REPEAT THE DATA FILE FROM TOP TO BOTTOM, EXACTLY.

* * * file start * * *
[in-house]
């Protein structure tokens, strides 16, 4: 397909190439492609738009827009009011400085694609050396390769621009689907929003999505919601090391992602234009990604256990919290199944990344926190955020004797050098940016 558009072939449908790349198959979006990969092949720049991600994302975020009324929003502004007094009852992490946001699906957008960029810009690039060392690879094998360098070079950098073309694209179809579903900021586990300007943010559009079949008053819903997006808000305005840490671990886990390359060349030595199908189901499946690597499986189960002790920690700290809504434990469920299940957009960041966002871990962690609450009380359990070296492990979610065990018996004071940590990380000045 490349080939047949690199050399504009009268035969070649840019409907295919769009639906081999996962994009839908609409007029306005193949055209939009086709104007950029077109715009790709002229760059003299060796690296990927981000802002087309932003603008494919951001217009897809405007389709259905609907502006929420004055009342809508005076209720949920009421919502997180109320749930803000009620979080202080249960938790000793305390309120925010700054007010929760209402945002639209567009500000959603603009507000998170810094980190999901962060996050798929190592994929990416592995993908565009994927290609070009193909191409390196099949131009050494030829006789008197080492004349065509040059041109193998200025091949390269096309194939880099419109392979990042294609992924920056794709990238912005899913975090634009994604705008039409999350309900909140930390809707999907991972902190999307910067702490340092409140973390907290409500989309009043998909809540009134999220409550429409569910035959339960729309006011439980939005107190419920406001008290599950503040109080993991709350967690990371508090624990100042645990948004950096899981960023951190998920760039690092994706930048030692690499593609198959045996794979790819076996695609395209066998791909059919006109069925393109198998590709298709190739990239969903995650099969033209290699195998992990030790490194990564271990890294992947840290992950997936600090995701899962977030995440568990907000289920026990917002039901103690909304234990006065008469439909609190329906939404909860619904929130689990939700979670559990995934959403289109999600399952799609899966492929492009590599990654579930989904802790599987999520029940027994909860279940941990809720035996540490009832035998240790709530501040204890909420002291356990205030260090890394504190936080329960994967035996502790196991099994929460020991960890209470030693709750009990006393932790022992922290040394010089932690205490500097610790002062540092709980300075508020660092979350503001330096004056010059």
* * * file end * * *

[in-house]
């Protein structure tokens, strides 16, 4: 397909190439492609738009827009009011400085694609050396390769621009689907929003999505919601090391992602234009990604256990919290199944990344926190955020004797050098940016 558009072939449908790349198959979006990969092949720049991600994302975020009324929003502004007094009852992490946001699906957008960029810009690039060392690879094998360098070079950098073309694209179809579903900021586990300007943010559009079949008053819903997006808000305005840490671990886990390359060349030595199908189901499946690597499986189960002790920690700290809504434990469920299940957009960041966002871990962690609450009380359990070296492990979610065990018996004071940590990380000045 490349080939047949690199050399504009009268035969070649840019409907295919769009639906081999996962994009839908609409007029306005193949055209939009086709104007950029077109715009790709002229760059003299060796690296990927981000802002087309932003603008494919951001217009897809405007389709259905609907502006929420004055009342809508005076209720949920009421919502997180109320749930803000009620979080202080249960938790000793305390309120925010700054007010929760209402945002639209567009500000959603603009507000998170810094980190999901962060996050798929190592994929990416592995993908565009994927290609070009193909191409390196099949131009050494030829006789008197080492004349065509040059041109193998200025091949390269096309194939880099419109392979990042294609992924920056794709990238912005899913975090634009994604705008039409999350309900909140930390809707999907991972902190999307910067702490340092409140973390907290409500989309009043998909809540009134999220409550429409569910035959339960729309006011439980939005107190419920406001008290599950503040109080993991709350967690990371508090624990100042645990948004950096899981960023951190998920760039690092994706930048030692690499593609198959045996794979790819076996695609395209066998791909059919006109069925393109198998590709298709190739990239969903995650099969033209290699195998992990030790490194990564271990890294992947840290992950997936600090995701899962977030995440568990907000289920026990917002039901103690909304234990006065008469439909609190329906939404909860619904929130689990939700979670559990995934959403289109999600399952799609899966492929492009590599990654579930989904802790599987999520029940027994909860279940941990809720035996540490009832035998240790709530501040204890909420002291356990205030260090890394504190936080329960994967035996502790196991099994929460020991960890209470030693709750009990006393932790022992922290040394010089932690205490500097610790002062540092709980300075508020660092979350503001330096004056010059």